Long barrow 370m south-south-east of Castle Farm

Overview

Heritage Category: Scheduled Monument

List Entry Number: 1011525

Date first listed: 26-Aug-1933

Date of most recent amendment: 12-Aug-1993

Map

Ordnance survey map of Long barrow 370m south-south-east of Castle Farm
© Crown Copyright and database right 2018. All rights reserved. Ordnance Survey Licence number 100024900.
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Location

The building or site itself may lie within the boundary of more than one authority.

County: Somerset

District: Mendip (District Authority)

Parish: Chewton Mendip

County: Somerset

District: Mendip (District Authority)

Parish: Priddy

National Grid Reference: ST 54519 52548

Summary

Legacy Record - This information may be included in the List Entry Details.

Reasons for Designation

Long barrows were constructed as earthen or drystone mounds with flanking ditches and acted as funerary monuments during the Early and Middle Neolithic periods (3400-2400 BC). They represent the burial places of Britain's early farming communities and, as such, are amongst the oldest field monuments surviving visibly in the present landscape. Where investigated, long barrows appear to have been used for communal burial, often with only parts of the human remains having been selected for interment. Certain sites provide evidence for several phases of funerary monument preceding the barrow and, consequently, it is probable that long barrows acted as important ritual sites for local communities over a considerable period of time. Some 500 long barrows are recorded in England. As one of the few types of Neolithic structure to survive as earthworks, and due to their comparative rarity, their considerable age and their longevity as a monument type, all long barrows are considered to be nationally important.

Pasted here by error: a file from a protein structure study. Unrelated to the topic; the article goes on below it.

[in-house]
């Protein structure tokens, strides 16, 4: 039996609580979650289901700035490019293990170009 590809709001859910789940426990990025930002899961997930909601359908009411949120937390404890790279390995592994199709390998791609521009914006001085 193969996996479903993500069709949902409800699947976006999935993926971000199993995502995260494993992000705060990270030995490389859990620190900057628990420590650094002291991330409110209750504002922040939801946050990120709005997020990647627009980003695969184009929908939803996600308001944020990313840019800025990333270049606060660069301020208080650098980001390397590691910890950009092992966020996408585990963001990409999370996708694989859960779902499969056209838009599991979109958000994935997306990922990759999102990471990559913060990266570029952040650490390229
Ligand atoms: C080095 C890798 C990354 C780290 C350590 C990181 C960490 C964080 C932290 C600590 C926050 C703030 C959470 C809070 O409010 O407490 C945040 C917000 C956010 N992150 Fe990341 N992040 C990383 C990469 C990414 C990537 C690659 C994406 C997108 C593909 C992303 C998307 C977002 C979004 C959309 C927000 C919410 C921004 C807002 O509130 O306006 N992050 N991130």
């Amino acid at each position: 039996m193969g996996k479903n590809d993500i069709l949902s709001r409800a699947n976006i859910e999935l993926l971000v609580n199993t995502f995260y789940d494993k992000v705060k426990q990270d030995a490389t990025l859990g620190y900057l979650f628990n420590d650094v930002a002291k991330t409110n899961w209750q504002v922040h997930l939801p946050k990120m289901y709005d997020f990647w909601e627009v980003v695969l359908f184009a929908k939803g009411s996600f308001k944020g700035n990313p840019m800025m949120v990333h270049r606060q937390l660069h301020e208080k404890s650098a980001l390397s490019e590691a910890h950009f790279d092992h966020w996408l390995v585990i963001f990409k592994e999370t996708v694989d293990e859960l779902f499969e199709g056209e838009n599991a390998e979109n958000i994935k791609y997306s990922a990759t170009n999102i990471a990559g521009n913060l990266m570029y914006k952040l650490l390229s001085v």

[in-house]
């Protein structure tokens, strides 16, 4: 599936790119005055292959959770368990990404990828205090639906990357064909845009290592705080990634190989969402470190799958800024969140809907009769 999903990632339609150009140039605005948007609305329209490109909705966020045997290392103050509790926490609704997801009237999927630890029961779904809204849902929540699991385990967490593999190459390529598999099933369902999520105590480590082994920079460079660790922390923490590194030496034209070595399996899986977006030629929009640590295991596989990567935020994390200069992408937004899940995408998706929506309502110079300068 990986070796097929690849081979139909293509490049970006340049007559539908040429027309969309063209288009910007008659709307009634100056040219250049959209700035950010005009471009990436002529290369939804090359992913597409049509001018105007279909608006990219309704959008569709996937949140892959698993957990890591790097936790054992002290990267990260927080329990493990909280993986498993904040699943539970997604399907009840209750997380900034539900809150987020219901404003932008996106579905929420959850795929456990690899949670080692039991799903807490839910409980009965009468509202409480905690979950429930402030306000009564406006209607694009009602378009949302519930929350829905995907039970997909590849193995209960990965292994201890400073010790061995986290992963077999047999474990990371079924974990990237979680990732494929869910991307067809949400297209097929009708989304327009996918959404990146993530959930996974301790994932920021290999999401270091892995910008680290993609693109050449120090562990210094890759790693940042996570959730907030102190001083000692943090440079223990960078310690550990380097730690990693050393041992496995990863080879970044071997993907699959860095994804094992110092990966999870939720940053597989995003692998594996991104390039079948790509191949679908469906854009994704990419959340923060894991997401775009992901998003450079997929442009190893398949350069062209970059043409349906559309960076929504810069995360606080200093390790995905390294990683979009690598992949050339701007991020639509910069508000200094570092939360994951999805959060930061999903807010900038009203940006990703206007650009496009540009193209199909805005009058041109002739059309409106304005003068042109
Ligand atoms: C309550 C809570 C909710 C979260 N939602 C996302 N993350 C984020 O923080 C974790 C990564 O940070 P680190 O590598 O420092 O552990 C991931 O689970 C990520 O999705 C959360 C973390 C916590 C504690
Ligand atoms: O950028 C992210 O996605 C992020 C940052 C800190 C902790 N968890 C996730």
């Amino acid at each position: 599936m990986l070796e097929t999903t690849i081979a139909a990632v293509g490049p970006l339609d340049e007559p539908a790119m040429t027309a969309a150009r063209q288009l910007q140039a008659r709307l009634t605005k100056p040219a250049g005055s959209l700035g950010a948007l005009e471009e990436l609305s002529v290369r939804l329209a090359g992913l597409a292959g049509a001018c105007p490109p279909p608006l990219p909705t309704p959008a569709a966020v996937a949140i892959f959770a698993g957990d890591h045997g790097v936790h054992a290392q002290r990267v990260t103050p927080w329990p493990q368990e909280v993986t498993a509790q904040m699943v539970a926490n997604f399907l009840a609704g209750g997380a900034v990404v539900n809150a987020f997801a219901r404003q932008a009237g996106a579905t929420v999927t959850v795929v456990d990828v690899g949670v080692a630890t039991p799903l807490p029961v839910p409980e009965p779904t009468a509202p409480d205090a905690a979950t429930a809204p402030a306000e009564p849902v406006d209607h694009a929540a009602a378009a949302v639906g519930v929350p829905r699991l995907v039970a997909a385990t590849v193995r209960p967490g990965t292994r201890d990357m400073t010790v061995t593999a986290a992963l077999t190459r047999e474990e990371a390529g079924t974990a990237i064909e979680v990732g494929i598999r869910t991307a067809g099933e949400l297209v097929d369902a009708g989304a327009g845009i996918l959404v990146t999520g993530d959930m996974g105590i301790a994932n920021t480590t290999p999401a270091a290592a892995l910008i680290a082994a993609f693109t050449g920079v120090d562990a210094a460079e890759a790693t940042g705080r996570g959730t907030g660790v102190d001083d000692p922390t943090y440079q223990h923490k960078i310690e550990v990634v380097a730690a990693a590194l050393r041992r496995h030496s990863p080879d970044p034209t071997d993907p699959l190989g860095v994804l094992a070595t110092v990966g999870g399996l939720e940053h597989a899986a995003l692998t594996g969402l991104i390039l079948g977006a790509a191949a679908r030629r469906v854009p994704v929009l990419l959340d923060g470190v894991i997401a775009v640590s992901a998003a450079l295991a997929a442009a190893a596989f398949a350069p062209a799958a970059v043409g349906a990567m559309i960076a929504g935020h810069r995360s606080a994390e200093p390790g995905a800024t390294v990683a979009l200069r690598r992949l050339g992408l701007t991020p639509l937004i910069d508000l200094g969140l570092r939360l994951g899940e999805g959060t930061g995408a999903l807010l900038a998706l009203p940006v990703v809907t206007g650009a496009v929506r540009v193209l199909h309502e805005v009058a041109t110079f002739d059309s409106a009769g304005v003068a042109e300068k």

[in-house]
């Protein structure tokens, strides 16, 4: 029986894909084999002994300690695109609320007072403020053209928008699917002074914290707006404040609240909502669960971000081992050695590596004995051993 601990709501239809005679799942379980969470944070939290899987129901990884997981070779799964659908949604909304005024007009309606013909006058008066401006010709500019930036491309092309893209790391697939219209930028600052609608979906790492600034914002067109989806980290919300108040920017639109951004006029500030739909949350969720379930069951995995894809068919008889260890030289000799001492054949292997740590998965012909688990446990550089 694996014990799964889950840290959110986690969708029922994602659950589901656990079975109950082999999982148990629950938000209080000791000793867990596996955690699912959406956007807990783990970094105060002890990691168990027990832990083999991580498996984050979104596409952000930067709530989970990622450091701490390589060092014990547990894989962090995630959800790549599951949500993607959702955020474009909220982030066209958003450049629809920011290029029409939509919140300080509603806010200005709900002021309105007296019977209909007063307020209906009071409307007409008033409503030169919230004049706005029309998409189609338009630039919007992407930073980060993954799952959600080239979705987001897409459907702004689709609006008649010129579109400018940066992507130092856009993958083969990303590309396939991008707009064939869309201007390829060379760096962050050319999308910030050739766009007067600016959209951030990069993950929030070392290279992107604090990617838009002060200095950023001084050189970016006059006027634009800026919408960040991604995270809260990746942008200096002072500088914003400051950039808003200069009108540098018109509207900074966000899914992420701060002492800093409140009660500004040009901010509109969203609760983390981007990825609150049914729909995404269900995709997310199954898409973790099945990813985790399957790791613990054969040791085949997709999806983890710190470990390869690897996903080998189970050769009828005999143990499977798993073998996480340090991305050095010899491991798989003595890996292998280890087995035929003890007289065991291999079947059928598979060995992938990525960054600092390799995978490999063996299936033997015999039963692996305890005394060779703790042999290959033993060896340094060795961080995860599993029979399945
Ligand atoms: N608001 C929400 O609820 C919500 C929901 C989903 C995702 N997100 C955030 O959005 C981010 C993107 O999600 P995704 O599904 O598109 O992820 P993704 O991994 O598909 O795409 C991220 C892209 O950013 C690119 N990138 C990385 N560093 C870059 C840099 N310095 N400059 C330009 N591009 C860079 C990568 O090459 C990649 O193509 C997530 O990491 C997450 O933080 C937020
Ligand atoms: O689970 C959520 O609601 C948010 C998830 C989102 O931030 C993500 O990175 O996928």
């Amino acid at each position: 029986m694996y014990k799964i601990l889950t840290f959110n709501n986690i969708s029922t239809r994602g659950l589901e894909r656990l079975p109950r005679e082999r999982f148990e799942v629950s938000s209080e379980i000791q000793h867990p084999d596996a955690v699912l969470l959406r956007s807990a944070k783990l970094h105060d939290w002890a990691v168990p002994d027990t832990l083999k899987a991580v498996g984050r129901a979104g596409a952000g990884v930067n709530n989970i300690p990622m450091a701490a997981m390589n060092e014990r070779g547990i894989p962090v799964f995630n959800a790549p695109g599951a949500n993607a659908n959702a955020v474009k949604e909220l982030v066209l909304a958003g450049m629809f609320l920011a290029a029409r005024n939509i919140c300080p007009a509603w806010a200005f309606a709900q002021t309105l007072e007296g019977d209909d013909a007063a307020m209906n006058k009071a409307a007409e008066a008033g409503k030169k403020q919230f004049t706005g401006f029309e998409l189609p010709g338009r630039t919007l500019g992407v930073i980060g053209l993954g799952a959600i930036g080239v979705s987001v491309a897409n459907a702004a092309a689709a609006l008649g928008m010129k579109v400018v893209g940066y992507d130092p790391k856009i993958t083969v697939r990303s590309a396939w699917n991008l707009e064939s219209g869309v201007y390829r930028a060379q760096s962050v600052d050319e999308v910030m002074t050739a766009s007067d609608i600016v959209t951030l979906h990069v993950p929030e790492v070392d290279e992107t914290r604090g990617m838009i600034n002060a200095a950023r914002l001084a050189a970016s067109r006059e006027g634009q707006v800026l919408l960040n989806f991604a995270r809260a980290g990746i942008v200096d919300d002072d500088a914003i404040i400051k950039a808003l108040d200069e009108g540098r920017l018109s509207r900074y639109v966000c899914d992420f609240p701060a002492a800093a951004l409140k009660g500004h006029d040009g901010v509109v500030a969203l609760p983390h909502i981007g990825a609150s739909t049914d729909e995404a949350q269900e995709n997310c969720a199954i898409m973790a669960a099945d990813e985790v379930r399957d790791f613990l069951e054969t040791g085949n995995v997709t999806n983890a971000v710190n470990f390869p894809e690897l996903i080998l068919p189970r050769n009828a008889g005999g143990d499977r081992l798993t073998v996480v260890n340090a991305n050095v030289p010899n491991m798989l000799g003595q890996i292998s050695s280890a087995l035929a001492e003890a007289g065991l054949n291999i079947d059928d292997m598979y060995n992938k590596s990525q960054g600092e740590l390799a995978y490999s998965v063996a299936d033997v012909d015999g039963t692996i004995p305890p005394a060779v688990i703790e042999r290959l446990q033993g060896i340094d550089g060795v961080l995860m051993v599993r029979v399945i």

The long barrow 370m south-south-east of Castle Farm survives comparatively well and, despite localised disturbance, contains archaeological and environmental evidence relating both to the monument and the landscape in which it was constructed. The monument is a rare example of a long barrow in an area which otherwise contains a concentration of later burial monuments.

History

Legacy Record - This information may be included in the List Entry Details.

Details

The monument includes a long barrow orientated northeast to southwest and situated on sloping ground 370m south-south-east of Castle Farm. It is visible as a barrow mound 30m long by 14m wide and c.1.5m high at its highest point. An irregular hollow c.1m deep, possibly caused by previous excavation, crosses the barrow mound from north to south. Although no longer visible at ground level two parallel ditches, from which material was quarried during the construction of the monument, lie on either side of the barrow mound to the north-west and south-east. These ditches have become infilled over the years but survive as buried features c.3m wide. A fence which crosses the quarry ditch on the south side of the mound is excluded from the scheduling, although the ground beneath it is included.

MAP EXTRACT The site of the monument is shown on the attached map extract. It includes a 2 metre boundary around the archaeological features, considered to be essential for the monument's support and preservation.

Legacy

The contents of this record have been generated from a legacy data system.

Legacy System number: 13885

Legacy System: RSM

Sources

Books and journals
Grinsell, L, 'Proceedings of the Somerset Archaeology and Natural Hist Soc' in Somerset Barrows Part II, , Vol. Vol 115, (1971), 84-98
Tratman, E K, 'University of Bristol Speleological Society' in Barrow Catalogue, ()
Tratman, E K, 'Proceedings of the Univ of Bristol Speleological Society' in Fieldwork, , Vol. Vol 5(3), (1946), p. 159
Other
23248, (1991)

End of official listing